A well-kept secret doesn't stay that way for long, which explains why so many people know how to find Wynwood's newest hidden tiki bar. The clandestine beach-themed place popped up in December 2016 for Art Basel, but creator Cesar Morales — owner of Wood Tavern and Bar Next Door — never closed the doors. Instead, his pop-up, dubbed Miami Mojito Company, has gained impressive popularity. Accessible only through the Plant the Future corridor on the side of Wood Tavern off NW Second Avenue in Wynwood, the back-alley bar fashioned into an island tiki hut was conceived after a trip Morales took to Brazil, where he saw carts and stands peddling fresh mojitos and caipirinhas on the beach. His idea: Bring a true taste of Brazil to Miami. Today Miami Mojito Company is open seven days a week from noon till midnight or 2 a.m. And the only menu item at this 20-seater is the mojito. It starts with fresh sugar-cane juice prepared barside using a large metal contraption that presses stalks of sugar cane into a waterfall of cloudy juice. From there, it's nothing but whole mint leaves muddled in fresh-squeezed lime juice and shaken over ice with a few shots of Don Q rum. The resulting drink is not syrupy-sweet like the ones at so many tourist traps on Ocean Drive. Instead, these are blissfully refreshing, accented with just the right touch of lime and a hint of sweetness from the raw sugar-cane juice. Order them in several flavors, including blackberry, tamarind, passionfruit, and raspberry ($10 to $12). Then sit back, relax, and let the sounds of samba transport you from the streets of Wynwood to the beaches of Brazil.

Readers' choice: Ball & Chain

Nicole Danna

Miami and flan go together like San Diego and fish tacos or New York City and hot dogs. It's just part of the culture. But deciding which flan is made just the right way can be a point of contention. And the version made at Tuto's Place is arguably the finest. First things first: Don't judge this place by its decor. Forget the Southern-pride signs and bumper stickers on the walls (and the Confederate flag) and the fact that it looks more like a greasy spoon than a Cuban restaurant. This cafeteria-style eatery serving mainly breakfast or lunch from 7 a.m. to 4 p.m. gets it all right, from desayuno to postre. And though the Cuban sandwich and pan con bistec may be the two most Instagrammed dishes here, the real star is the flan ($2). Just like abuela used to make, the custard is tinged a golden brown on the top and bottom from caramelized sugar. When it's turned over to serve, the jiggly flan cracks at the edges, and an ooey-gooey deluge of that liquid sugar cascades over the sides and hardens into a crystalline candy shell at the edge of the plate. If you're lucky, Tuto himself will serve it to you. The convivial old Cuban guy is most often found behind the counter.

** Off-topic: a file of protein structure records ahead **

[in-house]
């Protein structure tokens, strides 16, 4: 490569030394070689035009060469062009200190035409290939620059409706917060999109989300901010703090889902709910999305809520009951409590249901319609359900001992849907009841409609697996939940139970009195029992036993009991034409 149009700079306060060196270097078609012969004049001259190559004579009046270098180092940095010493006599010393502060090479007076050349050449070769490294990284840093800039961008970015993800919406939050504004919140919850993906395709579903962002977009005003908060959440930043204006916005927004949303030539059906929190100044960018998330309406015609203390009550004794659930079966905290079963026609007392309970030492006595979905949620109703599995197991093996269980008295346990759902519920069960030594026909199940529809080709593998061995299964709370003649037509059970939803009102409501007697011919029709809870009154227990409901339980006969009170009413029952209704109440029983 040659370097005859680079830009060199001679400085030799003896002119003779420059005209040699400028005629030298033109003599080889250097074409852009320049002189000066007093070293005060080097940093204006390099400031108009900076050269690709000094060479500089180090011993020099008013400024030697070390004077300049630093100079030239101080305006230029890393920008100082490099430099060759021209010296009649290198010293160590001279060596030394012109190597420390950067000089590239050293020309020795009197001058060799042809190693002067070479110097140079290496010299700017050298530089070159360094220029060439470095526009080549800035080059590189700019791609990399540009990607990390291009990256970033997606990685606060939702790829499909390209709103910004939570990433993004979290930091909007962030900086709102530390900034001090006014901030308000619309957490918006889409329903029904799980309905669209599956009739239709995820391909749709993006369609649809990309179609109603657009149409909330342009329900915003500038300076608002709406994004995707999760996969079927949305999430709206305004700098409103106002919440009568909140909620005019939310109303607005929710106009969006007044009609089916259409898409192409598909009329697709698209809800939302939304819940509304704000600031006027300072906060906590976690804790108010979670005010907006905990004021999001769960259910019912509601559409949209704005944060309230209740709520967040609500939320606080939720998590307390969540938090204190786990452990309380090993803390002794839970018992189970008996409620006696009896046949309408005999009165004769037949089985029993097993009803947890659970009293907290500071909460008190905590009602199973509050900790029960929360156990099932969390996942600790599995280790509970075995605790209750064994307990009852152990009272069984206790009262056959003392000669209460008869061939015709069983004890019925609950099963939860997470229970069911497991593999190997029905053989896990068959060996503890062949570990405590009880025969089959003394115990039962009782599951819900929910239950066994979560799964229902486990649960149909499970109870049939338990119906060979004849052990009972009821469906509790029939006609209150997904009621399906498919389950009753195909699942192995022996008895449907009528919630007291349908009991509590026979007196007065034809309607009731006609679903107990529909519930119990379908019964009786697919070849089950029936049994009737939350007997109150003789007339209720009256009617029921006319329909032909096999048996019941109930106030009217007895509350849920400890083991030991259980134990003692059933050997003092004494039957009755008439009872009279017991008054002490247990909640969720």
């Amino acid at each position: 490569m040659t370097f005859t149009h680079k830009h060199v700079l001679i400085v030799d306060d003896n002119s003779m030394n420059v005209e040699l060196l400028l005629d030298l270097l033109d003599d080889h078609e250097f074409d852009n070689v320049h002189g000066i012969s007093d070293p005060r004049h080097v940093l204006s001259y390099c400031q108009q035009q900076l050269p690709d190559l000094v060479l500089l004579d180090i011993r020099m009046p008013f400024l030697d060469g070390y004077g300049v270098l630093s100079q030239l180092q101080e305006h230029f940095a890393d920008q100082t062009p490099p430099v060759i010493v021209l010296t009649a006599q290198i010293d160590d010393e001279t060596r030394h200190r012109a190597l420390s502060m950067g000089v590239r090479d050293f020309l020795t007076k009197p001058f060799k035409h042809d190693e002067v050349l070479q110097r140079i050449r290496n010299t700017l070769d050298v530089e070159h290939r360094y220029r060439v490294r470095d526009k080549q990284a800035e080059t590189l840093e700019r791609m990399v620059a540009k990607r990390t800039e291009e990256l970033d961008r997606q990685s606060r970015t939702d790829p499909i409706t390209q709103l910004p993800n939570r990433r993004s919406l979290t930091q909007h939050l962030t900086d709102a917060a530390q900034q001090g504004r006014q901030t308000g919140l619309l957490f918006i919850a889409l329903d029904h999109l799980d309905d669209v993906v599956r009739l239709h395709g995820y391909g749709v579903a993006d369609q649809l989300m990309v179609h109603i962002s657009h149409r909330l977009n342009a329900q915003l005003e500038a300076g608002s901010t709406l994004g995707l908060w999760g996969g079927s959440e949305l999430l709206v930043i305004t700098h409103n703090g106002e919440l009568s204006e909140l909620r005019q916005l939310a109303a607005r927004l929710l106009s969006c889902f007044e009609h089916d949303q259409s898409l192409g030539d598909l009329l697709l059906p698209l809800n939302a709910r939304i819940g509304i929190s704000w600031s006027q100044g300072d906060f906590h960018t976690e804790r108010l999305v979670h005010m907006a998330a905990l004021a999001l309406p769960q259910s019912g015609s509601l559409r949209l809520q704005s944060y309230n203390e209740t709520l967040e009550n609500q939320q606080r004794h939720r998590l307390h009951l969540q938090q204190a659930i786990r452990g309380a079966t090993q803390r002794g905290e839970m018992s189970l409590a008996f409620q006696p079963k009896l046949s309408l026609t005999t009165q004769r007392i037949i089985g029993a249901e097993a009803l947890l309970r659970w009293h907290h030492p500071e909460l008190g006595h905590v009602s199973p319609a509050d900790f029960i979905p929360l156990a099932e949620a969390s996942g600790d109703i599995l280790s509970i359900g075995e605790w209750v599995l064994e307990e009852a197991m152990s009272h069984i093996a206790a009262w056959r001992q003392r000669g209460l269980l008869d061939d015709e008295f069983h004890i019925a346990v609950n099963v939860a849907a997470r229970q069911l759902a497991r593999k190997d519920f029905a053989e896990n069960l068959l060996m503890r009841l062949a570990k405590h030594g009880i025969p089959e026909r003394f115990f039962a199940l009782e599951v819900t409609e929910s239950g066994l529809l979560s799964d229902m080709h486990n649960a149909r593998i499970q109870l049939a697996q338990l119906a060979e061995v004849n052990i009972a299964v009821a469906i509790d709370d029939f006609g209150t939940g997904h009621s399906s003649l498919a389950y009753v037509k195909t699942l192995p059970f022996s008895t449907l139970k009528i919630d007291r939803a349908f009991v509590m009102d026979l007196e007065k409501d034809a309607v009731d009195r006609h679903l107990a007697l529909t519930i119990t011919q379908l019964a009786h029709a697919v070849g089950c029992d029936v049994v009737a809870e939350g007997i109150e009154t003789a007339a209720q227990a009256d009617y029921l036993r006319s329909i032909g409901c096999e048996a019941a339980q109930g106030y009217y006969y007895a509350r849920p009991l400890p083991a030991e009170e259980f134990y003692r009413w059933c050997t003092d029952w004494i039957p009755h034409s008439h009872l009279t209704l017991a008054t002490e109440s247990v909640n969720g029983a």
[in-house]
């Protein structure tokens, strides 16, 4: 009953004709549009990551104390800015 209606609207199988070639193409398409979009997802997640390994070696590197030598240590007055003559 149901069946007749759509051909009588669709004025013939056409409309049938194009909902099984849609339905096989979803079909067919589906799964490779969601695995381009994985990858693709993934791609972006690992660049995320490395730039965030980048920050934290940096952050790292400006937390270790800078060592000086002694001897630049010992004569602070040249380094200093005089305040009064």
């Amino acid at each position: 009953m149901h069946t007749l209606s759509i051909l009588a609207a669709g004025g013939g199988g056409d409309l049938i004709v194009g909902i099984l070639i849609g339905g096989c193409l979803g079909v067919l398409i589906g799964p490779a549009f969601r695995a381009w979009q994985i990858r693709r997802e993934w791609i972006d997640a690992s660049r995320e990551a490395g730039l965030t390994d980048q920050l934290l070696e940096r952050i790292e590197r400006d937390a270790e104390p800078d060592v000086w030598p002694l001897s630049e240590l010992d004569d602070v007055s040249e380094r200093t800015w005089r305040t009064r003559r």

Photo by Gustavo Tonelli

When word came out that the Persian sundae at Fooq's included rosewater and lavender gelato churned by Midtown's Latteria Italiana, it was obvious Miami had something special on its hands. Yes, indeed, the interior of this pocket-size spot is cute as a button, with oversize blue-and-white Cuban tiles and little faded black-and-white pictures of Italian street scenes. But it's the gelato that takes you away. At first, a whiff of the pale-green pistachio flavor fills your head with a nutty aroma. But a first bite reveals the concoction has been filled with salt and pepper, making each bite like a handful of the nuts themselves. There's been candied chestnut for the holidays, along with coconut and key lime because, well, it's Miami. Owner Antonio Carrozza ventures into uncharted waters with pear and ginger, and the nutty, earthy Japanese green tea called matcha. He's even been in talks with nearby gyms to churn out a high-protein, low-sugar treat. Just call Carrozza the gelato genius.

Courtesy of Cindy Lou's Cookies

This artisanal cookie purveyor peddles 28 varieties, including cheesecake, lemon cloud, Oreo crunch, and salted double chocolate filled with Nutella. Owned by Cindy Kruse, a local baker with more than 25 years of pastry experience at restaurants such as Barton G. and Gigi, Cindy Lou's molds and decorates every cookie by hand. The treats, priced at $3.50 apiece, are baked around the clock, and toppings and fillings are made in-house too. Her Little River storefront is open weekdays from 11 a.m. to 6 p.m. Panther Coffee, Jimmy'z Kitchen, and Vice City Bean also carry her creations.

courtesy of Ella Cafe

Hidden inside the Design District's Palm Court is Ella, a collaboration between venerable Miami chef Michael Schwartz and his daughter Ella. This bright, industrial space offers a variety of café items, including avocado toast, Greek yogurt, salads, sandwiches, and juices. But at the bottom of the seasonal menu is something even sweeter: a rotating doughnut special. Expect flavors such as brown sugar, cinnamon, and white chocolate; brown butter and orange; and melted chocolate and toffee. Each treat costs $3 and comes crowned with a decorated doughnut hole. All doughnuts are unique and made individually by hand. Ella stays on trend with fashionable flavors too: She's created varieties topped with matcha green tea icing, caramel, or cocoa.

Readers' choice: The Salty Donut

Julia Rose Photography

The belief that everything tastes better with a little booze inspired Lola Rivera to begin experimenting. As Miami's craft beer scene flourishes, she has created an assortment of alcohol-and-sweets pairings, including vanilla rum, chocolate stout, and Tortuga rum bite-size cupcakes. Most of them can be made gluten-free — and vegan too. Lola the Baker, which does not have a storefront, operates on a made-to-order basis. Nicknamed "Cupcakes on Tap," her business allows customers to order by the dozen ($10 to $20). To contact Lola the Baker, email [email protected].

Best Of Miami®

Best Of Miami®